• UV Protection: Protect exterior wood from sun exposure with UV-resistant finishes.
  • Pest Control: Implement measures to prevent termites and other pests, such as periodic inspections.

Vennesla Library and Culture House

Exposed wood at the Vennesla Library and Culture House

Location: Vennesla, Norway

Architect: Helen & Hard Architects

Material Used: Wood


  • The building features a distinctive wooden facade made from locally sourced pine.
  • Exposed wooden beams and columns inside create a warm and inviting interior atmosphere.

4. Exposed Metal

The use of exposed metal elements, such as steel beams, can add an industrial and contemporary edge to architectural designs. Metal is not only sturdy but also allows for innovative structural solutions. The reflective surfaces of metals like stainless steel can introduce an element of glamour, while weathered steel develops a unique patina over time, adding character to the building.


  • Cleaning: Regularly clean metal surfaces to remove dust, dirt, and pollutants.
  • Rust Prevention: Apply rust-inhibiting coatings or paints to prevent corrosion.

The Louvre Pyramid

Exposed Metal at the Louvre Pyramid

Location: Paris, France.

Architect: I. M. Pei.

Material Used: Metal (mainly glass and steel).


  • The pyramid’s frame is primarily composed of steel, with glass panels forming the transparent surfaces.
  • The metal structure contrasts with the classical architecture of the museum, creating a harmonious yet modern focal point.
  • The use of metal reflects Pei’s vision of blending traditional and contemporary elements.

5. Exposed Stone

From the grandeur of marble to the earthiness of slate, exposed stone surfaces convey a sense of timelessness and luxury. Whether used in interior features like accent walls or exterior cladding, stone adds a durable and elegant touch to architectural designs. Each type of stone brings unique textures and colors, allowing architects to create visually striking compositions.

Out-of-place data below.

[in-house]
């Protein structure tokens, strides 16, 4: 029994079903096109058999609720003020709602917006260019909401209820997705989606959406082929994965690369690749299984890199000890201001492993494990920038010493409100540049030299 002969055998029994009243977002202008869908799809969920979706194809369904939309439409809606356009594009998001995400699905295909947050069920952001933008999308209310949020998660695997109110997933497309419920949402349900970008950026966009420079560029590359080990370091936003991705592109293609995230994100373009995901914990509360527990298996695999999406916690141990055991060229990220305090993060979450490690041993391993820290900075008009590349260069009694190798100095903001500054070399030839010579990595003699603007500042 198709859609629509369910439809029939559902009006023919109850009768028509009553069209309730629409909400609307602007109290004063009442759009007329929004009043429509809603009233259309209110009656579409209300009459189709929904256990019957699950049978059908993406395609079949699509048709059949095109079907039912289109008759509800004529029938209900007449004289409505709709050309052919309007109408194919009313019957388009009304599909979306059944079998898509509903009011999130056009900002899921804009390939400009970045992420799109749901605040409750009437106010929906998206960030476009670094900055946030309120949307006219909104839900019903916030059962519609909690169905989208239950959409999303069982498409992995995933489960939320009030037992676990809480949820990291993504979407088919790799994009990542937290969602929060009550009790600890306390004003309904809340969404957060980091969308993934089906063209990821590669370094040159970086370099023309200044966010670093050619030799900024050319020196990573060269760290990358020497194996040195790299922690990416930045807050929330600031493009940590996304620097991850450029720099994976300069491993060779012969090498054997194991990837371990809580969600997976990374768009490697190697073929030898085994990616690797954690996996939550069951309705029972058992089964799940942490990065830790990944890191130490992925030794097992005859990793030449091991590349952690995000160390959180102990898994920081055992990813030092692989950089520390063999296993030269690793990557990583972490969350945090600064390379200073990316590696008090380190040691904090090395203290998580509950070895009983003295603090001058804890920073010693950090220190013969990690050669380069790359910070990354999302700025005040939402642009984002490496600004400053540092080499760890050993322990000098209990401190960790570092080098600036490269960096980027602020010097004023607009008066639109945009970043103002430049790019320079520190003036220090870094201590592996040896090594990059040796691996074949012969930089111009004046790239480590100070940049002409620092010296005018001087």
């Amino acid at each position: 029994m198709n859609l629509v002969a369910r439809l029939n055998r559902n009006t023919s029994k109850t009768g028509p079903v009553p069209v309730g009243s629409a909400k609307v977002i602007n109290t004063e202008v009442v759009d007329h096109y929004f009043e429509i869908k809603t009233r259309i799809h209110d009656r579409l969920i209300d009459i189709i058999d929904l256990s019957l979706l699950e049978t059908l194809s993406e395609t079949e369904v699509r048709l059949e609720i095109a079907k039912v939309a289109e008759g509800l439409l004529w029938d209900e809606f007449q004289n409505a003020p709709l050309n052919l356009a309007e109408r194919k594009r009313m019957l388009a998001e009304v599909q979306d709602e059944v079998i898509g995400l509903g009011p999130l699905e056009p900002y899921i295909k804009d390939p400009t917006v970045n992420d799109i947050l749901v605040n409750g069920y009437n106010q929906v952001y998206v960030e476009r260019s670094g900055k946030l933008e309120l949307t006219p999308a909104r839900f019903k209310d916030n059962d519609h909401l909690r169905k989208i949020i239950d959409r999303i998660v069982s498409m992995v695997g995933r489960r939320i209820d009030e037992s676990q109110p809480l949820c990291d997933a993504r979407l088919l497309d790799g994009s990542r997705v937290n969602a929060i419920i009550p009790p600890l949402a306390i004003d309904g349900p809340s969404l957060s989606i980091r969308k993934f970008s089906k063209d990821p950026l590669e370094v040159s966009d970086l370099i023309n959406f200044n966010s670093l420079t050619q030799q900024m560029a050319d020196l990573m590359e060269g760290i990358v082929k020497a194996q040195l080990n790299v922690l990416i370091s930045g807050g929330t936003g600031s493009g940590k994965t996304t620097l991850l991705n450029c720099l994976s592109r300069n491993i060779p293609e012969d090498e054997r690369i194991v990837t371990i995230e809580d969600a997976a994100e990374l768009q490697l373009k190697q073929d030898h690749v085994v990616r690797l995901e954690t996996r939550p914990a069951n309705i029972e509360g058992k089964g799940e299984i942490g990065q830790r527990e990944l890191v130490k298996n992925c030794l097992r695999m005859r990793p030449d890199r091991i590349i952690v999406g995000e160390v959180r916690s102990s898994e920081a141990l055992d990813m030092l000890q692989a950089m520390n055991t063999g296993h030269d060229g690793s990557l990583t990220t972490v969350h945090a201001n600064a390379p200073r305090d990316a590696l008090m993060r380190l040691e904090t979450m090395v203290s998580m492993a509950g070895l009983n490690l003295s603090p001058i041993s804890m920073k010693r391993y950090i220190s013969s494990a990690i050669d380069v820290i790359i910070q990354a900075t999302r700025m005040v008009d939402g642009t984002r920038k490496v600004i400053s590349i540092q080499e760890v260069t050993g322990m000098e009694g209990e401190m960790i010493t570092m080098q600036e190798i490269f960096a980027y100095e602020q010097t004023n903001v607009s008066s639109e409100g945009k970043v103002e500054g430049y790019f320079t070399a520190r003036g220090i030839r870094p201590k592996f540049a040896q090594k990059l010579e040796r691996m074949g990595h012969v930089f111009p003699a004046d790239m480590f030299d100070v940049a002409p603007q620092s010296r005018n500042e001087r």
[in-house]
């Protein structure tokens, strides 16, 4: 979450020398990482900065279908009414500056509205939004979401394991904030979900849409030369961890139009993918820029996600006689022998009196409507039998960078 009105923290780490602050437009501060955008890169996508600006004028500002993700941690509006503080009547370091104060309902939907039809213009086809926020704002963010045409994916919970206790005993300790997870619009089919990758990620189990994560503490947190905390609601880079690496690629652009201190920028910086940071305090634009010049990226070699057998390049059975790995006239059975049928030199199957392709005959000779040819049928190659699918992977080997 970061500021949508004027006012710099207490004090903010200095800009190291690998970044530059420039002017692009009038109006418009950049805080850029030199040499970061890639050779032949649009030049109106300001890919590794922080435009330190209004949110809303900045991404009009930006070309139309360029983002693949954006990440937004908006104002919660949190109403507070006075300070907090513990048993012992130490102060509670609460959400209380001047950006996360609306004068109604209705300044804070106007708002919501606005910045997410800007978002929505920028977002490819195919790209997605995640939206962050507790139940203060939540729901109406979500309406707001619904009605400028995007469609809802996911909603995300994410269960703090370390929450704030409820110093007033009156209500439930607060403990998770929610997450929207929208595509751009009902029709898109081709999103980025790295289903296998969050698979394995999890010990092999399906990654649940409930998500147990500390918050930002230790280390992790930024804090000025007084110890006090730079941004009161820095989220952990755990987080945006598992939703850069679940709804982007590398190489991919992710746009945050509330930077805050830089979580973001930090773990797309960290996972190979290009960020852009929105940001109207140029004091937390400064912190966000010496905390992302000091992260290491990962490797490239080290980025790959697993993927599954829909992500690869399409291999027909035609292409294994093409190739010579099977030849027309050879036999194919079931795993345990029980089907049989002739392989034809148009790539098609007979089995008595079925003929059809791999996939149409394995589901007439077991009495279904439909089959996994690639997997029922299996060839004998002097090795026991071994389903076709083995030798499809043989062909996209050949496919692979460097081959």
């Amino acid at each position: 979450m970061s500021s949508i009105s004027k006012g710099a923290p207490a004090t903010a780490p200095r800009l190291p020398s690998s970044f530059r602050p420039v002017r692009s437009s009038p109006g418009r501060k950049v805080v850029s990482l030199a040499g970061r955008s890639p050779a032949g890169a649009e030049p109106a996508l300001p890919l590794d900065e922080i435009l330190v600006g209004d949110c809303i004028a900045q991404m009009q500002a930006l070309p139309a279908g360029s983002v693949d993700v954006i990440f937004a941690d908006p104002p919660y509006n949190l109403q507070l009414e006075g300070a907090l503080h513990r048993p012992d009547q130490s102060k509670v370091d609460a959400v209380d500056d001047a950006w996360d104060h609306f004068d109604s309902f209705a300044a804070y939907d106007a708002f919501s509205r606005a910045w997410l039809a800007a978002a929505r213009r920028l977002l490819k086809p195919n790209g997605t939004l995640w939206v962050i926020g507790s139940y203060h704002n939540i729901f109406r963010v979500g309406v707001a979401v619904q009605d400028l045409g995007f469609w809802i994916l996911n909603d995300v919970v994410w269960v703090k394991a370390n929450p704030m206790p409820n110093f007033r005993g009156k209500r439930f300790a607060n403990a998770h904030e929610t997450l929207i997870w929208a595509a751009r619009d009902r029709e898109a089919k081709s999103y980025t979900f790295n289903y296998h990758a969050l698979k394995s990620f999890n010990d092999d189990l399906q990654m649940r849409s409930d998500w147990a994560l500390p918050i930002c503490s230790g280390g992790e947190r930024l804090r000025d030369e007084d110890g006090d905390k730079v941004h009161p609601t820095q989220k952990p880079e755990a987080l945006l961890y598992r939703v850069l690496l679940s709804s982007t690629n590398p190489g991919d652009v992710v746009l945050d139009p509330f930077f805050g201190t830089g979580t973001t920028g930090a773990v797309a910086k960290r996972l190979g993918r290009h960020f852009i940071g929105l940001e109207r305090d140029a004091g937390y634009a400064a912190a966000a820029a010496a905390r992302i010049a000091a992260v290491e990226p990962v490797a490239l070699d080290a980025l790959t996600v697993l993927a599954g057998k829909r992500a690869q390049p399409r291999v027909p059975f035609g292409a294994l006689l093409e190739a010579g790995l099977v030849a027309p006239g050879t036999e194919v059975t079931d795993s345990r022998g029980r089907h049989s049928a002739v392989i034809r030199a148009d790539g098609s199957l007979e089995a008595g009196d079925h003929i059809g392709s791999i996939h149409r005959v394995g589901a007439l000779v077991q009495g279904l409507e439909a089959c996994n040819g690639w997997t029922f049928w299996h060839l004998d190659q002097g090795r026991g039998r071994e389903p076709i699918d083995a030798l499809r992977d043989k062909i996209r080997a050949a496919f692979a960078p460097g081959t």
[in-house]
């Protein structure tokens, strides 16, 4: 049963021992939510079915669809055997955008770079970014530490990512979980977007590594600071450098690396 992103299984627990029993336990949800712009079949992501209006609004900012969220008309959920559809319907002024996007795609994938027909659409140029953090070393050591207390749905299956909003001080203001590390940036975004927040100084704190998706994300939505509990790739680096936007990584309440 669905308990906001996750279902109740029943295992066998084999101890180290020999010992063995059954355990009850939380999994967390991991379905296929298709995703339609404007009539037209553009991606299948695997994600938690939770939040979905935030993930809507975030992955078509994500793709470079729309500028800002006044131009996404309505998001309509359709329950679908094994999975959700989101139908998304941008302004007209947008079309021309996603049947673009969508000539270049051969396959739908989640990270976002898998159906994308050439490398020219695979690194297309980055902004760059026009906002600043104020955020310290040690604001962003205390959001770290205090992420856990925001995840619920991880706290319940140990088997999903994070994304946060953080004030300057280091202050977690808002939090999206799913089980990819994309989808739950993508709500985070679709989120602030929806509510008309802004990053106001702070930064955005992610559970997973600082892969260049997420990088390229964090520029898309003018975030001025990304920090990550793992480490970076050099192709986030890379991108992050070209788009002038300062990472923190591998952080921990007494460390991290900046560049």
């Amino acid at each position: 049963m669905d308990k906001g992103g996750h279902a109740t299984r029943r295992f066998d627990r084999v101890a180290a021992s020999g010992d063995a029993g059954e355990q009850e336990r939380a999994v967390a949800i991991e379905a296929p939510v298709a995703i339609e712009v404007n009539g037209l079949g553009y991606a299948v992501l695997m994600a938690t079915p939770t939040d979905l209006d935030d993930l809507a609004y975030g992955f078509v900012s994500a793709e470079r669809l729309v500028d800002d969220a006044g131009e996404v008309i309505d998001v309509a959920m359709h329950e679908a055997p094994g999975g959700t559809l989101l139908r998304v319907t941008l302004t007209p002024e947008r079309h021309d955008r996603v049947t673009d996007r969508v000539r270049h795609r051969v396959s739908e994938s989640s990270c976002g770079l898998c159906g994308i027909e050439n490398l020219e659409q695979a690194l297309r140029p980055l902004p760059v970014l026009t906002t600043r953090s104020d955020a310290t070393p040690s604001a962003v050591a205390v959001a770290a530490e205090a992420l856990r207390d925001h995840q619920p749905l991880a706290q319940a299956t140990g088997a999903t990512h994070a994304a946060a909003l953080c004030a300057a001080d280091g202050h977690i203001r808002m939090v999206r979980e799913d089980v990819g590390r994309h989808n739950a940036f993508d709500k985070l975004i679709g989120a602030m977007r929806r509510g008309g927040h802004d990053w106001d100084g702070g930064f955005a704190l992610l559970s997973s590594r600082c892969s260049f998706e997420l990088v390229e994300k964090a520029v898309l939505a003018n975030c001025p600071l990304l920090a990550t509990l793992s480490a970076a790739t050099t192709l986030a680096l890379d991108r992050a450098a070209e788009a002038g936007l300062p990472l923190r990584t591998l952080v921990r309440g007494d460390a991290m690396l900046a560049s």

• Repair Cracks: Address any cracks or chips promptly with suitable stone repair products.
  • Avoid Acidic Cleaners: Acidic cleaners can damage certain types of stone, so use neutral options.

Sagrada Familia

Exposed Stone at the Sagrada Familia

Location: Barcelona, Spain.

Architect: Antoni Gaudí (initially), continued by various architects.

Material Used: Stone (particularly, various types of stone including granite and limestone).


  • The use of stone is prominent in the intricate facades, columns, and decorative elements.
  • The stone carvings and sculptures depict religious scenes and natural motifs, showcasing craftsmanship.
  • Gaudí’s innovative use of stone contributes to the church’s unique and awe-inspiring design.

The deliberate use of exposed materials in architecture is an art that combines aesthetics with functionality. The choice of materials not only influences the visual appeal of a structure but also impacts its structural integrity and environmental performance.

5 Exposed Finishes For Your Building Facade